Dealing with repeated upstream fields in a Nginx log

(Simon Oxwell) #1


I'm trying to parse Nginx logs where Nginx is acting as a front-side proxy to multiple upstream servers in such a way that a failure for one upstream server to respond will cause Nginx to try another server. As such, Nginx logs multiple upstream servers and multiple upstream response times.

So an access log entry basically looks like this: - - [30/Jun/2017:09:34:28 +1000] http, 0.000, 15.053 "GET /uri HTTP/1.1" 200 3960 "" "Mozilla/5.0 (Macintosh; Intel Mac OS X 10.11; rv:54.0) Gecko/20100101 Firefox/54.0" "-"

Which we've been parsing with a grok filter like this:

  grok {
    match => { "message" => "%{IPORHOST:clientip} - %{USER:ident} \[%{HTTPDATE:timestamp}\] (%{NUMBER}|%{NOTSPACE:scheme}) %{HOSTNAME:httphost} (%{HOSTNAME:upstreamip}:%{NUMBER}|-), (%{HOSTNAME:upstreamip}:%{NUMBER}|-) (%{NUMBER:upstream_response_time:float}|-), (%{NUMBER:upstream_response_time:float}|-) \"(?:%{WORD:verb} %{NOTSPACE:request}(?: HTTP/%{NUMBER:httpversion})?|%{DATA:rawrequest})\" %{NUMBER:response} (?:%{NUMBER:bytes:int}|-) %{QS:referrer} %{QS:agent} %{QS:x_forwarded_for}" }
    add_field => { "upstream_failed" => "true" }

This produces multiple upstreamip fields, and multiple upstream_response_time fields.

Currently, in kibana, the multiple upstreamip fields are shown as a comma separated list (eg, ',', or as array in JSON view), but the upstream_response_time field shows only the first value, or possibly no value, showing only '0'.

So, not quite understanding why upstream_response_time isn't showing as a comma separated list/array.

Alternatively, is there a better way of handling this sort of log entry? Ultimately, I need to be able to access the sum of the upstream_response_time values, potentially via some aggregator in elasticsearch (rather than a raw entry?), whilst also preserving the original list of times.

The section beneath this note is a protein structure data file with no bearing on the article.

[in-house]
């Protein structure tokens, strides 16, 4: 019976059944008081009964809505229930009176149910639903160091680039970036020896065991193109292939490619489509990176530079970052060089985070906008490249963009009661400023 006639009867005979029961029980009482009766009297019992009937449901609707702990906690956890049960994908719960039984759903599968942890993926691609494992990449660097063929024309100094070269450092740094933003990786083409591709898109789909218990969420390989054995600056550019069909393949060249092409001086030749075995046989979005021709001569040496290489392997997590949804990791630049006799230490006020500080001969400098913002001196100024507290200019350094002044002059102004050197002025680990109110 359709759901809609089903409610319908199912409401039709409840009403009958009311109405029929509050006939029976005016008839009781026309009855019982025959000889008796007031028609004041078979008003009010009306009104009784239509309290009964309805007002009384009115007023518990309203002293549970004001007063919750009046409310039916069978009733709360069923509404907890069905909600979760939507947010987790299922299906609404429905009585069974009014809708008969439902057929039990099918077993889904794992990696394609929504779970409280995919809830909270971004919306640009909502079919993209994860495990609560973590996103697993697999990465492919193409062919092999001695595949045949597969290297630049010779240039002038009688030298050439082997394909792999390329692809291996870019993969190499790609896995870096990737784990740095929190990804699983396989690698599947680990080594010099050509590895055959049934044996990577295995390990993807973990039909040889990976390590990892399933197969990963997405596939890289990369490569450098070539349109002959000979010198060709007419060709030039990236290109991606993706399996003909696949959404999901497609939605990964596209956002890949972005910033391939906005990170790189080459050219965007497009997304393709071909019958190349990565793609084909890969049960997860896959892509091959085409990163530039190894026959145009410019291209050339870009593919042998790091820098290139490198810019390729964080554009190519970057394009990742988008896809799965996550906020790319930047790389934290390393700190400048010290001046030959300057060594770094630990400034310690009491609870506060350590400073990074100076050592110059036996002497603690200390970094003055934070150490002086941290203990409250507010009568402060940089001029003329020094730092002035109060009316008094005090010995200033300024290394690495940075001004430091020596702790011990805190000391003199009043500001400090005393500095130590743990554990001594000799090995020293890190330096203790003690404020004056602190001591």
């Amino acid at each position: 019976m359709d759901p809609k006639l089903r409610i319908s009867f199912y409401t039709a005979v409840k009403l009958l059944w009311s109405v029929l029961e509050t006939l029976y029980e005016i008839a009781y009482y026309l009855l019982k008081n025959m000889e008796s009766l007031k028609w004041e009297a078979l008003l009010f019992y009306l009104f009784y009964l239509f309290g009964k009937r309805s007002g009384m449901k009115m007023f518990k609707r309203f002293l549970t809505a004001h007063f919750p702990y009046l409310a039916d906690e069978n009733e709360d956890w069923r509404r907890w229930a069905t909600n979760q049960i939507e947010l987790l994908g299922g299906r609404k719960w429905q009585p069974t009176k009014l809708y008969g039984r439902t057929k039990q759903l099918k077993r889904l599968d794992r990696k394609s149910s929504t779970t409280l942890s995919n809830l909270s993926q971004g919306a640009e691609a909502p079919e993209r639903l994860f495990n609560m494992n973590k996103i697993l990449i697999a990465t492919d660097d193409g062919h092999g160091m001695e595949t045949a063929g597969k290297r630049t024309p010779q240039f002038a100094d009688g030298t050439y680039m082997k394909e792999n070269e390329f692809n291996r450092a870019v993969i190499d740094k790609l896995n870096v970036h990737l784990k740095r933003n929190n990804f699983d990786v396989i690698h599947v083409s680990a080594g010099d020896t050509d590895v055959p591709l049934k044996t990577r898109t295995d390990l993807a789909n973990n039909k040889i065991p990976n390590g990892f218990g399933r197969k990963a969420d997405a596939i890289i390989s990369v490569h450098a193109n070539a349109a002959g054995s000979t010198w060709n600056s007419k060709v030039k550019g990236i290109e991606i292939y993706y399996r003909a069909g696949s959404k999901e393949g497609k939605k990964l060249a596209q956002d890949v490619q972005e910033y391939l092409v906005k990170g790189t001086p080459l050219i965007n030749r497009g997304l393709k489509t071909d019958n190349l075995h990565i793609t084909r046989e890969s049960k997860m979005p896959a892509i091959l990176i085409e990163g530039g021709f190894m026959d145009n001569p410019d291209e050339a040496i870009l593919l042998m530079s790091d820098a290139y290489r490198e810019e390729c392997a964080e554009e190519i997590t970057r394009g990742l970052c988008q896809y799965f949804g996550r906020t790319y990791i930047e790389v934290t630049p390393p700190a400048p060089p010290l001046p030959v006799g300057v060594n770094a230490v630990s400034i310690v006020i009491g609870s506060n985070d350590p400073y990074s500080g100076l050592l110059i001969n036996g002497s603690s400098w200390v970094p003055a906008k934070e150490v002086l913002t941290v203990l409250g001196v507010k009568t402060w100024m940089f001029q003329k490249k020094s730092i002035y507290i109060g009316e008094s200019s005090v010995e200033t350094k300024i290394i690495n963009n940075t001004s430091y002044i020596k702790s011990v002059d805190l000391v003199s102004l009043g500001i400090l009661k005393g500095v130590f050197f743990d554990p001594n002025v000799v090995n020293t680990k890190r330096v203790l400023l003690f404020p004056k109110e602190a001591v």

Any suggestions are welcomed.

Running Logstash 5.4.0, Elasticsearch 5.4.0, Kibana 5.4.0, and the nginx files are shipped to logstash with filebeat 5.4.3.



(Simon Oxwell) #2

Eventually dealt with this by doing this:

  grok {
    match => { "message" => "%{IPORHOST:clientip} - %{HTTPDUSER:ident} \[%{HTTPDATE:timestamp}\] (%{NUMBER}|%{NOTSPACE:scheme}) (%{HOSTNAME:httphost}|_) (?<upstreamip>%{HOSTNAME}(:%{NUMBER})?(, %{HOSTNAME}(:%{NUMBER})?)*) (?<upstream_response_times>(%{NUMBER}|-)(, (%{NUMBER}|-))*) \"(?:%{WORD:verb} %{NOTSPACE:request}(?: HTTP/%{NUMBER:httpversion})?|%{DATA:rawrequest})\" %{NUMBER:response} (?:%{NUMBER:bytes:int}|-) %{QS:referrer} %{QS:agent} %{QS:x_forwarded_for}( %{NUMBER:request_time:float})?" }
  # don't try anything else if we still can't parse
  if !("_grokparsefailure" in [tags]) {
    # remove ':<portnum>' from the string of upstream servers
    # (Two mutate filters to preserve order)
    mutate {
      gsub => [ "upstreamip", ":\d*", "" ]
    # convert the comma separated string to an array
    mutate {
      split => ["upstreamip", ", "]
    # sum the upstream response times and remove the raw field
    ruby {
      code => "event.set('upstream_response_time', event.get('upstream_response_times').gsub(/-/, '0').split(', ').map(&:to_f).inject(:+))"
      remove_field => [ 'upstream_response_times' ]

I don't know if that's the most efficient, but it works well enough.

(system) #3

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